We had the opportunity on Wednesday to go on an early morning trip with the ‘pisteurs’ before the lifts opened to the public. The pisteurs are the people who check all the runs every morning to make sure they are safe to open and again in the evening to check that no-one has been left on the slopes. They also do things like checking the avalanche risk and triggering small ones where necessary to prevent dangerous build ups of snow. Most of the group left the hotel early to meet at the Ratier gondola at 8:15 am. We were taken up to Serre Ratier in the gondolas then we went in the big cable car up to Serre Chevalier at 2491 metres. This cable car wasn’t in use for the public while we were there as it is only used in the busiest periods. At the top we had a short talk by the pisteur about their activities then we all skied down the blue runs back to Serre Ratier, stopping here and there for some more information from the pisteur. As we were the first people on the slopes that day the pistes were all perfectly groomed so we had optimum conditions for the run down. At Serre Ratier we visited the pisteurs’ base then we were all invited to coffee at the hotel. After this experience we continued with the day’s skiing activities. In the evening we went out to a restaurant for dinner as it was the day off for the hotel kitchen staff.

The lift pass included days out in nearby resorts, for Serre Chevalier this was les Deux Alpes 1300m (COPSE 2005), La Grave 1135mm (for off piste advanced experts) and Montgenèvre 1860m (COPSE 2014).  Most of the group  booked to go on a day trip to Montgenèvre on Thursday, driven by an English mini-bus driver – a frame builder and keen cyclist – who en route promoted the area for its summer activities. The weather wasn’t great – misty – but it was good to visit old haunts, including a mountain restaurant with a most delicious and welcome bowel of hot veg soup.

Once back in Serre Chevalier we headed off to the Station. There was a different band on, playing pop music some with traditional i.e. non-electric instruments, and a daring Russell Brand look alike lead singer balanced precariously between stools as he sang about seeing a red door and wanting to paint it black. After dinner there was a quiz in the bar at the hotel, and COPSE won! And came second. And came third. There were a couple of non-COPSE teams.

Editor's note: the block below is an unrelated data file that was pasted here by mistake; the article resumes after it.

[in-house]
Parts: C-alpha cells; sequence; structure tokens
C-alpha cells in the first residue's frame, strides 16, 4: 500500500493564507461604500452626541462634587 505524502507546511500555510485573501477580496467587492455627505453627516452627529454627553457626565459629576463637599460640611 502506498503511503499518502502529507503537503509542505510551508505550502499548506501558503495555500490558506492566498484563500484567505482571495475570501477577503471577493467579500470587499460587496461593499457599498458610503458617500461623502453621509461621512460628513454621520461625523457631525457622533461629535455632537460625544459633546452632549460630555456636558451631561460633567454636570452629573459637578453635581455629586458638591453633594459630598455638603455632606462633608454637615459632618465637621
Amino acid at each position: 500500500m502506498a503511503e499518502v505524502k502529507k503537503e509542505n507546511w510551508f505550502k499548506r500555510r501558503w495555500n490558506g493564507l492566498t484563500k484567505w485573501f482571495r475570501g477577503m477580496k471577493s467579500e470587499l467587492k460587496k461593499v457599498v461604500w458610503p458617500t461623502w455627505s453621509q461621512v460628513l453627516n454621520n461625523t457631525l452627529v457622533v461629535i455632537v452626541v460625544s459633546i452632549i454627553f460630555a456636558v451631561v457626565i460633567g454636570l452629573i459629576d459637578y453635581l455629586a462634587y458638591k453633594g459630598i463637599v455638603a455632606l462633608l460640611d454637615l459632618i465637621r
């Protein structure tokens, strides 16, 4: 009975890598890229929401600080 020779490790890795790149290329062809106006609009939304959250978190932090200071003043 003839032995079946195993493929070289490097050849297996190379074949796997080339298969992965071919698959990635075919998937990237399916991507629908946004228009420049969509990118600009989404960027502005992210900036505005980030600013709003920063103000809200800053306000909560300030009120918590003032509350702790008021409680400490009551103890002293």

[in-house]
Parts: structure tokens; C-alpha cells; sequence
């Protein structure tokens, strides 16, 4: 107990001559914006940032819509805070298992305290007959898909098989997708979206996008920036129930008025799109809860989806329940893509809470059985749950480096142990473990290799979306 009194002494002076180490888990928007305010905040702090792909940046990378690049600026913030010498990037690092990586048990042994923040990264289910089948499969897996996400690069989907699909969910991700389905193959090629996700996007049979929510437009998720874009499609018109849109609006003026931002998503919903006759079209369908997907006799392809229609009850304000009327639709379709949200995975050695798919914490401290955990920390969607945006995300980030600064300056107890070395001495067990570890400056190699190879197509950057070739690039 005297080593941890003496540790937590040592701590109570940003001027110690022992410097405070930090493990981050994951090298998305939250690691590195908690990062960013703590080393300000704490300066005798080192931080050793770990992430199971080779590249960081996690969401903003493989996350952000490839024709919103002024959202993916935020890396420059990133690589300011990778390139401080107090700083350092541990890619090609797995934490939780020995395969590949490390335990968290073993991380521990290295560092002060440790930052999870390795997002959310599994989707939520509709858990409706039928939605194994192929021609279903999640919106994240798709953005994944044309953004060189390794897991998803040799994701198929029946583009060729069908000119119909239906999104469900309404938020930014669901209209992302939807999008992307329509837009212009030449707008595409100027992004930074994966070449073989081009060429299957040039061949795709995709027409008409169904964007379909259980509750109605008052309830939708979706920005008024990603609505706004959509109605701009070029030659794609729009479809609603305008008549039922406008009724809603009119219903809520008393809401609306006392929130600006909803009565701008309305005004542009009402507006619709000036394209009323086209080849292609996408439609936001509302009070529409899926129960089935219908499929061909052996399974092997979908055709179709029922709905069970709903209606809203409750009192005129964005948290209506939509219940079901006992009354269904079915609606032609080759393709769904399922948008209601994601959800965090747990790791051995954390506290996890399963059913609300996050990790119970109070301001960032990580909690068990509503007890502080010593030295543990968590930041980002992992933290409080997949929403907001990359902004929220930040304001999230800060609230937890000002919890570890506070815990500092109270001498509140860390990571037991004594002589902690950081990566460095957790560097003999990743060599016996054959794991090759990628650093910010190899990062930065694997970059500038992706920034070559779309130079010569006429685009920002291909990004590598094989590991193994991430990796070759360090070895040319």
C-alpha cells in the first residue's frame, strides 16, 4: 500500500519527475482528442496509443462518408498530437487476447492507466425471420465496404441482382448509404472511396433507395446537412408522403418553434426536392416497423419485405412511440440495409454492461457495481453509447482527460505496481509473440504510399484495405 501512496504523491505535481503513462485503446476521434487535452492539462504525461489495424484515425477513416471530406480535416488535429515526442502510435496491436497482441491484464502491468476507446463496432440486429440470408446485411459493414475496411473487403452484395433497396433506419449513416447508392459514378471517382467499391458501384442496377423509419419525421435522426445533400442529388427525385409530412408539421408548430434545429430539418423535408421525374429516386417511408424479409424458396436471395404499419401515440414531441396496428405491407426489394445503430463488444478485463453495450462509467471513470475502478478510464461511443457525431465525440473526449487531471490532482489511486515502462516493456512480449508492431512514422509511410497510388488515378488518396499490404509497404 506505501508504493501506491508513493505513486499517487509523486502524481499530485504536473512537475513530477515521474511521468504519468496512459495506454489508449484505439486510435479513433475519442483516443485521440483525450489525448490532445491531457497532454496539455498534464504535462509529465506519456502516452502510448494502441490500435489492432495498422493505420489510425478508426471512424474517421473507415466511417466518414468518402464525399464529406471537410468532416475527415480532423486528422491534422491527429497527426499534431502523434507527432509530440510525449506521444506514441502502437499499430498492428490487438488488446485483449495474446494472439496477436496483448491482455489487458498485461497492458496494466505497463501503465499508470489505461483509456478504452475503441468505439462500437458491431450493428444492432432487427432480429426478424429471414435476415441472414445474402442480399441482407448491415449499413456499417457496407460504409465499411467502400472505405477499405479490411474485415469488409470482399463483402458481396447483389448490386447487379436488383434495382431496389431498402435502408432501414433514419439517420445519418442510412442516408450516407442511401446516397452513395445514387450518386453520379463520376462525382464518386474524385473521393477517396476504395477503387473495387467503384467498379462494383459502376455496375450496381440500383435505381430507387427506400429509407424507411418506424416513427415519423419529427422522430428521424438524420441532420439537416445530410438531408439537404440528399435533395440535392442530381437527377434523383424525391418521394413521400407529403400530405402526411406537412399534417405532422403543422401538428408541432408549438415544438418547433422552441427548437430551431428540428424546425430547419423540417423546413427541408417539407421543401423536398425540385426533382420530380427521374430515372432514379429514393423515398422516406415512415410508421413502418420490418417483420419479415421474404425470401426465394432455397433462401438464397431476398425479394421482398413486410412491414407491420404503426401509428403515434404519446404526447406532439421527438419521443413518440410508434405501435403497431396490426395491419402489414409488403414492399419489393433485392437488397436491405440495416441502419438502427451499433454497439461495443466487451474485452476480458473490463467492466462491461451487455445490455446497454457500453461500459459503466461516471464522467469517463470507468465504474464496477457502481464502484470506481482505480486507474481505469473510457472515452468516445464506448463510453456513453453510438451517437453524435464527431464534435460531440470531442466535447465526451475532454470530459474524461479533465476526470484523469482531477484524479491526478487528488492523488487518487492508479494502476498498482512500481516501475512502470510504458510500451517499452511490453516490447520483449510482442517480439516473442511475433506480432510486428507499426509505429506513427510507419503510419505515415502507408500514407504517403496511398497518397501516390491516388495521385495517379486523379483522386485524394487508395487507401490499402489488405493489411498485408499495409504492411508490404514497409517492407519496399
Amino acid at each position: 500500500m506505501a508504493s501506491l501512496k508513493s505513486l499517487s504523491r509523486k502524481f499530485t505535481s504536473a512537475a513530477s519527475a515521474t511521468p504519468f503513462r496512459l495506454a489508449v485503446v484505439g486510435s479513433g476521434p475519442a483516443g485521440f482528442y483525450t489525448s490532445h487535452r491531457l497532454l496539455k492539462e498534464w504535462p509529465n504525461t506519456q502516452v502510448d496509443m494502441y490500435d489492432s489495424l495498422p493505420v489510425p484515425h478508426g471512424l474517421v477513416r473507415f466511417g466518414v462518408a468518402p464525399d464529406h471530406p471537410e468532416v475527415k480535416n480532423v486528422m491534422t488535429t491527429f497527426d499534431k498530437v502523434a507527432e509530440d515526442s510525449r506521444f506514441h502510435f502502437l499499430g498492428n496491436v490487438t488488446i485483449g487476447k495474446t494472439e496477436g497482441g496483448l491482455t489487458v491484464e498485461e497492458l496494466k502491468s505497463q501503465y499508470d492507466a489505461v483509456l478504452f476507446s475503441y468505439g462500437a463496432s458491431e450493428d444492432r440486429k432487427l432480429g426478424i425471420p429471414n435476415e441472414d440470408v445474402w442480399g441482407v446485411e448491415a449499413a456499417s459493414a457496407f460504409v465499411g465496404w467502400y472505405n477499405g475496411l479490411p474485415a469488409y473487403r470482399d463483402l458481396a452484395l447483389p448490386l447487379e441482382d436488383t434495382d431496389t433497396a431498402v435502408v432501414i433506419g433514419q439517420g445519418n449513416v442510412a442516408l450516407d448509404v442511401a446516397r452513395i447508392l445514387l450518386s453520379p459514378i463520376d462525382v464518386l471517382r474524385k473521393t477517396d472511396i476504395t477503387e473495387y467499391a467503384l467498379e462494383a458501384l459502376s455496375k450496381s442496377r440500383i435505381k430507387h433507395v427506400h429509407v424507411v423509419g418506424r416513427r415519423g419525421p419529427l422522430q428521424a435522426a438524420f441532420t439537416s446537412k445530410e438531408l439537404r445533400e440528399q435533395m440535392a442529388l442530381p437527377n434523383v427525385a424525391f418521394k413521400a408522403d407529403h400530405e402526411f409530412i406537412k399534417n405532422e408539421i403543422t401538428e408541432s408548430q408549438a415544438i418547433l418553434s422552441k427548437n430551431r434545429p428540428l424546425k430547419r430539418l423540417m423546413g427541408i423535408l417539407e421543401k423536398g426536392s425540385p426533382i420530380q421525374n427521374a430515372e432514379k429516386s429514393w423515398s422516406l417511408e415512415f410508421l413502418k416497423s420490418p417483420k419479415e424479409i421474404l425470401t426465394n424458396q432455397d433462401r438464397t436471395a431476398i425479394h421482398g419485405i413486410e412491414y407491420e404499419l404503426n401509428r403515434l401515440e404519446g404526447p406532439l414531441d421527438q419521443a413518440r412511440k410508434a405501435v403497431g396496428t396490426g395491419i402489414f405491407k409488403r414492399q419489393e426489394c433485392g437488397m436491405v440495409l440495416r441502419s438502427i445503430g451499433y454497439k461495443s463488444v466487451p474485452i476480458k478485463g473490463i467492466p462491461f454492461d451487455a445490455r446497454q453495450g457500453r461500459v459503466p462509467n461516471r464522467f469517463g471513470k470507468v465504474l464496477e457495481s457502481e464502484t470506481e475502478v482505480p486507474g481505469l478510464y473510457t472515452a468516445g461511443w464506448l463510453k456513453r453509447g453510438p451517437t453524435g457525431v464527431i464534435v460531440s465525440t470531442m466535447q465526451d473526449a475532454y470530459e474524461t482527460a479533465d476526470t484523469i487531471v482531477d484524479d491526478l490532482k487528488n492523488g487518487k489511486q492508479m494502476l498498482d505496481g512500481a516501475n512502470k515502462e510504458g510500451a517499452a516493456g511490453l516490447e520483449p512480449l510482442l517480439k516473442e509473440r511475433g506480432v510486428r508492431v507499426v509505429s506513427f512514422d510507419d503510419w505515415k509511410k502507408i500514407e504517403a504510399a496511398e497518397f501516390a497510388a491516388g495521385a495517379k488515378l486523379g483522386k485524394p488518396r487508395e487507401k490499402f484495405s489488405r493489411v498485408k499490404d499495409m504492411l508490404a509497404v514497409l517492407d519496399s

A lot of snow fell during Thursday night but the last skiing day had fantastic conditions of blue skies and fresh snow. I (Bob) went with Lisa, Deanne and Sui from the top of the Combes chairlift across to the Vallons chairlift that took us to Col de la Cucumelle at 2505 metres. The weather was a bit misty here so visibility wasn’t quite so good as before but it wasn’t too bad. Sometimes in cloudy weather you get a lack of contrast which makes the snow surface difficult to see properly. From here we went down a long red run and then down to Frejus where we had lunch. The red run was quite wide and the snow was good so it didn’t seem very difficult although I’ve only done a few shorter ones before. At Frejus, we met Andrew, Brian, Karen and Paul and after lunch we went up a very steep and bumpy draglift then down a blue run to the Cote Chevalier chairlift. It was getting very cold and windy now and one of the other lifts was closed due to strong winds. Our lift stopped a couple of times on the way up in the cold wind and at the top it felt like a blizzard was blowing with horizontal snow. We set off down as soon as possible after a short delay to decide which route to take. There were two alternatives but one was more out of the wind. After descending a little way the wind had dropped and we continued back down to the Ratier gondola. We saw other members of the group at Serre Ratier and here at the end of the trip Keith, William and Jenny joined the other intrepid skiers and descended to the village down the black run whereas I joined the less intrepid skiers on the gondola. However, I heard that one of our group was overtaken on the black run by a little kid. No doubt a future ski racer.

It was another night in the bar and the next day we had a very scenic journey through the mountains and past the Italian Milky Way ski area to Turin and then home.

Thanks to Tim for organising another enjoyable ski trip. He fortunately recovered enough from his bruised ribs in time to go on it himself.

Paul and Bob.